The Brexiteer then desperately took to Twitter to moan about the group again. Diddums.
When Nigel Farage tweeted last year that anti-racism campaigners HOPE not hate had pursued “violent and undemocratic means”, he probably didn’t expect much to come from it.
But the untruth – a libel in fact – against the UK’s largest (and well-respected) anti-racism group did not go unnoticed. The campaigners have spent years peacefully campaigning against everyone from the BNP in Barking and Dagenham to the EDL in Luton and across the country.
Yet Farage chose to use his platform on LBC radio last December to respond to a Twitter exchange with Jo Cox’s widower, Brendan Cox.
The former UKIP leader said, in a now-deleted tweet:
“Terrible news from Berlin but no surprise. Events like these will be the Merkel legacy”.
Brendan Cox, the husband of murdered MP Jo Cox, responded on Twitter:
“@Nigel_Farage blaming politicians for the actions of extremists? That’s a slippery slope Nigel”.
The following day, 20 December, Mr Farage was asked about Mr Cox’s tweet. He responded:
“Yes, well of course he would know more about extremists than me, Mr Cox. He backs organisations like HOPE not hate, who masquerade as being lovely and peaceful, but actually pursue violent and undemocratic means.”
His remarks were picked up by the media – and HOPE not hate reportedly received a barrage of messages on social media accusing it of extremism, fascism and violence.
So the group sent a request to Farage to apologise and retract his statement. That was ignored. HnH then launched a crowdfunder, supported by 16,000 people, to begin a libel action against the former UKIP leader.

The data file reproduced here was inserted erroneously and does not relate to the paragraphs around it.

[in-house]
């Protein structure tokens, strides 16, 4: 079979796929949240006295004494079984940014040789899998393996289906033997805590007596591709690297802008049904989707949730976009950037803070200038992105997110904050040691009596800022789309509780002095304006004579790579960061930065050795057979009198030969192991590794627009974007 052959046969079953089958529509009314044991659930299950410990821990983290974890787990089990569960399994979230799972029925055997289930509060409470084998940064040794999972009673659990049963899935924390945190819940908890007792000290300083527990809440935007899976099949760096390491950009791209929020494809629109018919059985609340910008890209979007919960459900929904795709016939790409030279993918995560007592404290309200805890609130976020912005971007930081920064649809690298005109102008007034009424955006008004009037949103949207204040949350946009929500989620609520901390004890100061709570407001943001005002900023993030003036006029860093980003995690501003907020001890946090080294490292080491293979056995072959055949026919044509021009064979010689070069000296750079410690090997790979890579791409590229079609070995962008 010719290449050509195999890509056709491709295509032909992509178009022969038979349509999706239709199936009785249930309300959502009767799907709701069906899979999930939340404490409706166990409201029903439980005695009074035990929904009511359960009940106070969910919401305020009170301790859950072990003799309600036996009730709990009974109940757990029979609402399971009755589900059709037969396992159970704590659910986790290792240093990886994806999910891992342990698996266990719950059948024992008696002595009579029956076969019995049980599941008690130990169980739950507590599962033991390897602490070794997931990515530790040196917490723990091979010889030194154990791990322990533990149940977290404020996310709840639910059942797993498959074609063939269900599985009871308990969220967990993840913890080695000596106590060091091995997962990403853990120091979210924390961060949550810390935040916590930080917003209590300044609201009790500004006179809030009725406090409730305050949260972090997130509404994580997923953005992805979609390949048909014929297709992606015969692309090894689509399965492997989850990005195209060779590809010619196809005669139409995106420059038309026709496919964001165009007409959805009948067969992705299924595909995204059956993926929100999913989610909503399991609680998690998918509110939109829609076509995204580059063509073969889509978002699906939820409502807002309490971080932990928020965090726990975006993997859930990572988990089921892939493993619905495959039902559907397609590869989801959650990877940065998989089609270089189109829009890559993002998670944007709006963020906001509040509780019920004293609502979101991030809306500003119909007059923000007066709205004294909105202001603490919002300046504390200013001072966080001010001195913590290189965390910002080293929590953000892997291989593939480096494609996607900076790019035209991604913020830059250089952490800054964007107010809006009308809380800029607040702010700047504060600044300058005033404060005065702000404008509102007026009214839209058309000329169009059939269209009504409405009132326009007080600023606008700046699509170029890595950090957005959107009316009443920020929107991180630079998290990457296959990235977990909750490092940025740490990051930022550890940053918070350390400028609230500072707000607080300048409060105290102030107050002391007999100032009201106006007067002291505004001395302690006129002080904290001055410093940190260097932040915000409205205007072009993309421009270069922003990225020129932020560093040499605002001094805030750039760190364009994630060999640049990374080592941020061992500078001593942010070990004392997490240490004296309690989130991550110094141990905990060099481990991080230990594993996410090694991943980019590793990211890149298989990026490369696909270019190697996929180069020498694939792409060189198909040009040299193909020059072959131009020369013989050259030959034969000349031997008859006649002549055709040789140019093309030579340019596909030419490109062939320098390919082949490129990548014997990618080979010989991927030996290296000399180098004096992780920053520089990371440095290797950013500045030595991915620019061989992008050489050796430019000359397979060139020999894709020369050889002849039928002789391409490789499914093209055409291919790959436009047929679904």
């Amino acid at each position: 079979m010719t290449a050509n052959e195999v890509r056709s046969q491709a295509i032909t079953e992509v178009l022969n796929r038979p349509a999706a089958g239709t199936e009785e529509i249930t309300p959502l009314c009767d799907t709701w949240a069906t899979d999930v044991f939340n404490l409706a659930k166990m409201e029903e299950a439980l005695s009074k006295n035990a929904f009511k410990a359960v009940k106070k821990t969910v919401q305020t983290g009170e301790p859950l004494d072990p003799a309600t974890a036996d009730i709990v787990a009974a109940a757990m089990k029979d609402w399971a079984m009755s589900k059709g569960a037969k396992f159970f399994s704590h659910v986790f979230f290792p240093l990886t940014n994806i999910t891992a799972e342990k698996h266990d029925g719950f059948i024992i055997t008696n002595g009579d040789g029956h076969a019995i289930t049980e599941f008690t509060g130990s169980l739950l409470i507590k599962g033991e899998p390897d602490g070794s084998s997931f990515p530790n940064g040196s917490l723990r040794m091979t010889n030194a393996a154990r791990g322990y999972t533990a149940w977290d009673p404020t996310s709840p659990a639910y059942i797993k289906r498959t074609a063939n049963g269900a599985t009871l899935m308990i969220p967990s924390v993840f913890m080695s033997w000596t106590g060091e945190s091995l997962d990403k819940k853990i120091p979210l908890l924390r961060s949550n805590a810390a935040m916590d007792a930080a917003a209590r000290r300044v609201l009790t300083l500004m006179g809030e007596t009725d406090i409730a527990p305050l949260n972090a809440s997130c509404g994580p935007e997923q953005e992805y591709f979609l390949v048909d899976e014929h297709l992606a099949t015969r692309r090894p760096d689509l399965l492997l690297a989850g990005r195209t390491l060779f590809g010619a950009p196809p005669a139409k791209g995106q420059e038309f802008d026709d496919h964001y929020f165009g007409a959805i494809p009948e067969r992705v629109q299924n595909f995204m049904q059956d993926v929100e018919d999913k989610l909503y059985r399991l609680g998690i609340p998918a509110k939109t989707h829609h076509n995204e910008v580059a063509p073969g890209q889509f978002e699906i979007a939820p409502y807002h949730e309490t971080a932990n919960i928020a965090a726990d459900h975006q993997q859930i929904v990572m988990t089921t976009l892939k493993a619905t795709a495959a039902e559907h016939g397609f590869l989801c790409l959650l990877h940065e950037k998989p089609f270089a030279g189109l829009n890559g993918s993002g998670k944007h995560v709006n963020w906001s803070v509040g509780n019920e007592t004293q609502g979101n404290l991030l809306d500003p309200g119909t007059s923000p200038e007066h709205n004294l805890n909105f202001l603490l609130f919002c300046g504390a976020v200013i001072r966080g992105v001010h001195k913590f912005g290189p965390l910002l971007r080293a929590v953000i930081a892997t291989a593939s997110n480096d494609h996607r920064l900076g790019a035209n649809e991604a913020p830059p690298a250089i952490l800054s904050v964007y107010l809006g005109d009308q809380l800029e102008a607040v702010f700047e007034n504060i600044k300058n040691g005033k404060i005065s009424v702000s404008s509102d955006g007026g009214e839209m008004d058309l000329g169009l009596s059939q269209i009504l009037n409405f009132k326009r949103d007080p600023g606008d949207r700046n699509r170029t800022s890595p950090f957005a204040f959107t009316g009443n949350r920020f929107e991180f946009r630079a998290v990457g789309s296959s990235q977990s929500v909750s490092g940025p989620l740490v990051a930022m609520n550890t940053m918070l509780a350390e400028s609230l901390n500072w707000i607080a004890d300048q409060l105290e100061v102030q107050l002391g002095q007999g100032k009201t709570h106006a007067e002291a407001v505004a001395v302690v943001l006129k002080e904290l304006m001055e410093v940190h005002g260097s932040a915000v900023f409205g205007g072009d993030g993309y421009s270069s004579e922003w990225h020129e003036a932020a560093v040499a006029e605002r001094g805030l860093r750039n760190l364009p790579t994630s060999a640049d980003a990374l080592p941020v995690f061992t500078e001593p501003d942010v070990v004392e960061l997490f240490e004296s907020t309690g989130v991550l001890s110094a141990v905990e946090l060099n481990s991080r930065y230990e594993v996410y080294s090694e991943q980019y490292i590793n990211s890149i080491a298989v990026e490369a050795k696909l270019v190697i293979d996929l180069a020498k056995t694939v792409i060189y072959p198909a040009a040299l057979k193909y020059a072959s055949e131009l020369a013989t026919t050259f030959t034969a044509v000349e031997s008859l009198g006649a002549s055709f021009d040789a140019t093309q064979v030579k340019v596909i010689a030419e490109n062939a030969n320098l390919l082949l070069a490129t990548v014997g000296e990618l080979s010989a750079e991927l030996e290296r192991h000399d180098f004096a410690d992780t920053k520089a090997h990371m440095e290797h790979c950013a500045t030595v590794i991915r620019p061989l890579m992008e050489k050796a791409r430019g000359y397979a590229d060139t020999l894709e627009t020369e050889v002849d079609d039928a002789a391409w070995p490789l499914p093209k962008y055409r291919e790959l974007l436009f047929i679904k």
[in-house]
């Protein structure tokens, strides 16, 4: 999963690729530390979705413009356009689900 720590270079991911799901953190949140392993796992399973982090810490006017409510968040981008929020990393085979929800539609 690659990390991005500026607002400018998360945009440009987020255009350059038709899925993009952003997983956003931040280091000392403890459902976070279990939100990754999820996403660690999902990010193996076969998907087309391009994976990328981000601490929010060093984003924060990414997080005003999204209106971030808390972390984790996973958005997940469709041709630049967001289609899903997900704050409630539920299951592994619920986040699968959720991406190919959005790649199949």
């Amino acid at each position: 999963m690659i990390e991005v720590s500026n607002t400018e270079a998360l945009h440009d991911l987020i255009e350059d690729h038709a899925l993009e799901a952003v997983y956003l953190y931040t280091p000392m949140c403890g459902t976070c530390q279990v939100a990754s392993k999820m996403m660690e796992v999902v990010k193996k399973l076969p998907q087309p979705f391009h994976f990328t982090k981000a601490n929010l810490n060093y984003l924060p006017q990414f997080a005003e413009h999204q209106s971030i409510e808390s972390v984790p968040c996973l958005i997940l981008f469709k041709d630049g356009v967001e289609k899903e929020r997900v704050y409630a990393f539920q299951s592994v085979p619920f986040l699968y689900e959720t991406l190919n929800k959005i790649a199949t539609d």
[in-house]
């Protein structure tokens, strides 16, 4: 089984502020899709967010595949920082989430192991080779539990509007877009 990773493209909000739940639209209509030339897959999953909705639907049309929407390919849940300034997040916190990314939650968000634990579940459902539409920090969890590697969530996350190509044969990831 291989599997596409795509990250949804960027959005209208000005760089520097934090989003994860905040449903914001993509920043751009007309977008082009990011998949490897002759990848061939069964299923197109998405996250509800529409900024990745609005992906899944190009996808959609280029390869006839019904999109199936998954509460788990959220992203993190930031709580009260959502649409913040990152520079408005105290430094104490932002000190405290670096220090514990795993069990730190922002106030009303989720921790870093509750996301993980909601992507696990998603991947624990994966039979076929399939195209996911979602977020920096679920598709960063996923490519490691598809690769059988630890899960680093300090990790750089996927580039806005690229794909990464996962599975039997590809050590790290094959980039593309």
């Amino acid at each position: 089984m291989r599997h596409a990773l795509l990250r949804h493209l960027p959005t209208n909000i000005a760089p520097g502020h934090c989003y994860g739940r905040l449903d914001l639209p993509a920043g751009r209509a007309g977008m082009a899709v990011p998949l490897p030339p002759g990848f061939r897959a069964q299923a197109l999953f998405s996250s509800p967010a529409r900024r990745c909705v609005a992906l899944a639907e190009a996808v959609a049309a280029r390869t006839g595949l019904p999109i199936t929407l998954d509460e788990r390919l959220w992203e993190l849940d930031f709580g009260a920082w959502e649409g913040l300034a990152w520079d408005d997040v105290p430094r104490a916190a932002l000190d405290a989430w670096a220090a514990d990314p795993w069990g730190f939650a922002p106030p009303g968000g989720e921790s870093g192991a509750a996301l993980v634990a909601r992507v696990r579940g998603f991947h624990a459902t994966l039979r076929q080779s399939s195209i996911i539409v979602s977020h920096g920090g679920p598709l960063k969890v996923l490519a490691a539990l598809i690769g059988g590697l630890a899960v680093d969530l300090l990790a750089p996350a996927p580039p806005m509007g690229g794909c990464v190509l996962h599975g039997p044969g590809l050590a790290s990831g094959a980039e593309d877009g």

Yesterday, Nigel Farage formerly retracted his comments – after almost a year-long out of court legal dispute.
In a statement filed with the High Court, Mr Farage said:
“Having now considered the position further I am happy to acknowledge that Hope not Hate does not tolerate or pursue violent or undemocratic behaviour.”
It was welcomed by HOPE not hate chief executive Nick Lowles, who said:
“The case was about the truth and about HOPE not hate saying no to Nigel Farage’s attempts to smear us. For too long right-wing politicians have got away with smearing and abusing their opponents. We drew a line in the sand and ‘no more’…
“We also hope this case sends a wider signal to right-wing politicians that smearing people will no longer be accepted.”
Yet despite Farage agreeing not to repeat his claim or allow anyone else to do so on his behalf, the Brexiteer couldn’t resist taking to Twitter to try and undermine the group again:
— Nigel Farage (@Nigel_Farage) November 14, 2017
It has started another battle with the campaigners.
“Farage is clutching at straws and trying to find any crumb of comfort; this is not a victory for him, it’s a humiliation.
“He has retracted his statement and acknowledged we are not the violent organisation he claimed. He has made a promise to the court not to repeat it.
“We are now putting others on notice, including Raheem Kassam of Breitbart [who has crowdfunded to ‘investigate’ the group], that we will not accept their falsehoods and smears.
“In a desperate attempt to save face, Nigel Farage is creating a smokescreen about costs. We agreed to pay our own. According to Farage’s own lawyers, this will mean he has to pay in access of £100,000.”
As Lowles said, “On every account this is a huge victory for HOPE not hate.”
Farage can whine on Twitter all he wants – those who want to smear progressives had better think again.
Josiah Mortimer is Editor of Left Foot Forward. Follow him on Twitter.
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